This web site is a memorial to those individuals who were passionate about the reform of the
Roman Catholic liturgy as set forth in Sacrosanctum Concilium (the Constitution on the Sacred Liturgy)
and who now, in eternal life, worship the God whom they served in this life.

James T. Meehan, SJ

James T. Meehan, SJ
July 10, 1932 - May 21, 2012

James T. Meehan, SJ, entered the Society on July 30, 1950. He went to the Philippines in 1954 and prepared men for the priesthood at the Loyola House of Studies and was a founding member of the Arrupe International Residence. He was ordained a priest on June 20, 1963, the same year Vatican II promulgated Sacrosanctum Concilium. He studied liturgy in Trier, Germany. His contribution to animating the field of liturgy is indispensable. He taught liturgy in several institutions and seminaries. He was instrumental for organizing the first National Meetings of Diocesan Directors of Liturgy in the Philippines. He was awarded the Sacrosanctum Concilium Award by the NMDDL in 2010.

Homily given at the Mass of Christian Burial for James Meehan, SJ, 
preached by Thomas H. O’Gorman, SJ, May 26, 2012.

This week the Church is celebrating the last week of the Easter Season. Last Sunday here in the Philippines we celebrated the Ascension of the Lord. On this coming Sunday we will celebrate Pentecost, the Descent of the Holy Spirit. So, still in the Easter Season we are here this morning to celebrate the passing from this life of our friend and brother, Jim Meehan.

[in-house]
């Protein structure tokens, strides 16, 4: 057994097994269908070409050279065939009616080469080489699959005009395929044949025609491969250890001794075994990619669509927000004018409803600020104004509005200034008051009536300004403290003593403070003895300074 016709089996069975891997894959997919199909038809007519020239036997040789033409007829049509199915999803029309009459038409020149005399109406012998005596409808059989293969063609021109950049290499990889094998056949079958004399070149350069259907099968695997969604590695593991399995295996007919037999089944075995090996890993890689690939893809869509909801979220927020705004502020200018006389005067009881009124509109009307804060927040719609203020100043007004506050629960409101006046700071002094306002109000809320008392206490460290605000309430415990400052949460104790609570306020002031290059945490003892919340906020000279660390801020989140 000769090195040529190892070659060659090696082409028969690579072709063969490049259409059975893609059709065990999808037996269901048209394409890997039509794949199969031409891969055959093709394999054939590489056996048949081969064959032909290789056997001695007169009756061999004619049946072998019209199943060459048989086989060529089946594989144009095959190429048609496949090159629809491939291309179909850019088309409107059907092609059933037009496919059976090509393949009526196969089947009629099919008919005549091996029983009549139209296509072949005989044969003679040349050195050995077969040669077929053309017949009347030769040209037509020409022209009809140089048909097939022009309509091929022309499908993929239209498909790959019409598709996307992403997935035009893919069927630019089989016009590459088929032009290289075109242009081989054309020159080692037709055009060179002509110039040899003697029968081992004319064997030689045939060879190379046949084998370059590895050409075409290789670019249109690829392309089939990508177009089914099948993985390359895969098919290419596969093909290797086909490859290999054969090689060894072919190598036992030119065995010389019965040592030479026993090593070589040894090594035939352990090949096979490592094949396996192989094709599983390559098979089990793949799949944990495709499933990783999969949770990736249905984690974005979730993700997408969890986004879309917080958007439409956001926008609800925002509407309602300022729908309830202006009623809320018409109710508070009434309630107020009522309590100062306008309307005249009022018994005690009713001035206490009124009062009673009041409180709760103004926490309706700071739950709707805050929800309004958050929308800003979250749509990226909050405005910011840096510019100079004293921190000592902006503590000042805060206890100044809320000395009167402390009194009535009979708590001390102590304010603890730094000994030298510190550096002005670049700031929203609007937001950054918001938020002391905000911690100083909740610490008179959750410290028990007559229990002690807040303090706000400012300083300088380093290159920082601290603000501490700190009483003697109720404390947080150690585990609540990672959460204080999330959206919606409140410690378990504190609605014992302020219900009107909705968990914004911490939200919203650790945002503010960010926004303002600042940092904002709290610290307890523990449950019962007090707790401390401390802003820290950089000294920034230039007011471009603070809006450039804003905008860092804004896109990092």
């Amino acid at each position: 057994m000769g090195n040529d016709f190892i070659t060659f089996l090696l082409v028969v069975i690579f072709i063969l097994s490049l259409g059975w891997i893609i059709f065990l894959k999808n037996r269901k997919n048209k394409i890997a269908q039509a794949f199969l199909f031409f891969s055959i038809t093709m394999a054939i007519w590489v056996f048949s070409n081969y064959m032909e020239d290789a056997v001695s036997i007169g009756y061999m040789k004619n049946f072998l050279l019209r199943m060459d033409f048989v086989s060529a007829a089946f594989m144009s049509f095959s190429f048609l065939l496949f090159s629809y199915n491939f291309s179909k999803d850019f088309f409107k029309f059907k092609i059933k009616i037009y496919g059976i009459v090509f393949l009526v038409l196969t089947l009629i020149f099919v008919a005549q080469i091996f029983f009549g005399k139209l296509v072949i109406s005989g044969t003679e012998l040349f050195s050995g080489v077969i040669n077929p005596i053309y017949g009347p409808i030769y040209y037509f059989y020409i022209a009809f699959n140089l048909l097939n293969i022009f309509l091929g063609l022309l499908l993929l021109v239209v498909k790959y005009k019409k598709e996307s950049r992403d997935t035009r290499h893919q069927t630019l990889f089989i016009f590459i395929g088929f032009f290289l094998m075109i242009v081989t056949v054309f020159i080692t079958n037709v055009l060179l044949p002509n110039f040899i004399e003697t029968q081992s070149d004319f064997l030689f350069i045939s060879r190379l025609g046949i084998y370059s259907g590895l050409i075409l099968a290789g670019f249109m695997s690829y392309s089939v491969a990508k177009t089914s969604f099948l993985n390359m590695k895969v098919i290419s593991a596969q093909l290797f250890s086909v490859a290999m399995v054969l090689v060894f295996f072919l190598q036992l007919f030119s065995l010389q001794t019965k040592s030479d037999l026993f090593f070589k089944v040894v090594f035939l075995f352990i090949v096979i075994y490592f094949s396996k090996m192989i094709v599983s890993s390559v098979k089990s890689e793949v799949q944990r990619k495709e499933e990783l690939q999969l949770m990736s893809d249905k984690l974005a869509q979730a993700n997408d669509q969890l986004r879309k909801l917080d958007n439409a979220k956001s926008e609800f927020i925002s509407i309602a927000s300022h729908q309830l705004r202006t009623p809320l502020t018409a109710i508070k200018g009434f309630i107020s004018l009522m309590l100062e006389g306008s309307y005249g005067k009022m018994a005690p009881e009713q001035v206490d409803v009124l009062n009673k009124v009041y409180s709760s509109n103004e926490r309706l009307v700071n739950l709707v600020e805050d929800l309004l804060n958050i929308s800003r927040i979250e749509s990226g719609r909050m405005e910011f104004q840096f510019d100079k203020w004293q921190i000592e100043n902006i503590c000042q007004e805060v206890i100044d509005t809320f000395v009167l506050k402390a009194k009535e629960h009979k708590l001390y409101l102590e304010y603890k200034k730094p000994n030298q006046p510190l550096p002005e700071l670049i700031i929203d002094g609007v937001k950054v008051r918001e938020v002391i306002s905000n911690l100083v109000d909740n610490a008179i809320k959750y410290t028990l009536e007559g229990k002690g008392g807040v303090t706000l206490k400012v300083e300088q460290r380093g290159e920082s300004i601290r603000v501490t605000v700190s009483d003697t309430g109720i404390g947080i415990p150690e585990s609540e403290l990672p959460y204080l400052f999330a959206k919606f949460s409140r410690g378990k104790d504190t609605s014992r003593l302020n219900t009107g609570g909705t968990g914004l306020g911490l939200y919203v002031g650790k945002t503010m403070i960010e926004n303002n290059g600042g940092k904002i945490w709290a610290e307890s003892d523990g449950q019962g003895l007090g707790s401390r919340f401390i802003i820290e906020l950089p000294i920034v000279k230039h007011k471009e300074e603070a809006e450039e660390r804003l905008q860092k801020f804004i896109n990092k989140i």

From the moment last Monday afternoon when I learned of Jim’s death and even this morning as I was preparing for our Eucharist here, I have been reading the liturgical texts both at Masses and in the Prayer of the Hours. I have been reading them as if Jim were standing beside me. I can honestly say that never before have I felt with such emotion the depth of the meaning of our Easter liturgy.

Resurrection, Ascension, and Pentecost. We celebrate the Resurrection with faith that Christ has been raised to a new life, and we also celebrate our faith in Christ’s pledge that we will have our share in the resurrection. We celebrate the Ascension of Christ with its message of joyful hope that we too will share in Christ’s total victory over death. Celebrating Pentecost we believe that we are waiting for the gift of the Spirit that has been promised to keep us united with Christ and with one another in love. All of this Jim now enjoys in a way that we can only imagine but which all of us hope will be ours too when we are called to enter fully into the joy of the Lord’s love as Jim has been called. That is reason for rejoicing and I feel sure that Jim is rejoicing as he celebrates his Easter.

Yes, we can rejoice with Jim, but we also know that we experience sadness at what is a great loss for us who knew Jim. Last Tuesday while I was here looking at the body of Jim, there was a woman standing with me and she was in tears. Of course, I was also moved to tears. I was reminded of the tears of Jesus when he saw the body of his friend, Lazarus, and when he saw the tears of Mary and Martha. Our tears are in no way a denial of our belief in the resurrection. They are tears that speak of our love for a wonderful friend. Our tears and our sadness are signs of our love for Jim and that love will never die! Perhaps as the weeks and years go by the tears will stop flowing, but there will be no end to the love that today’s sadness shows. Let the tears flow. The love that they express will never stop flowing.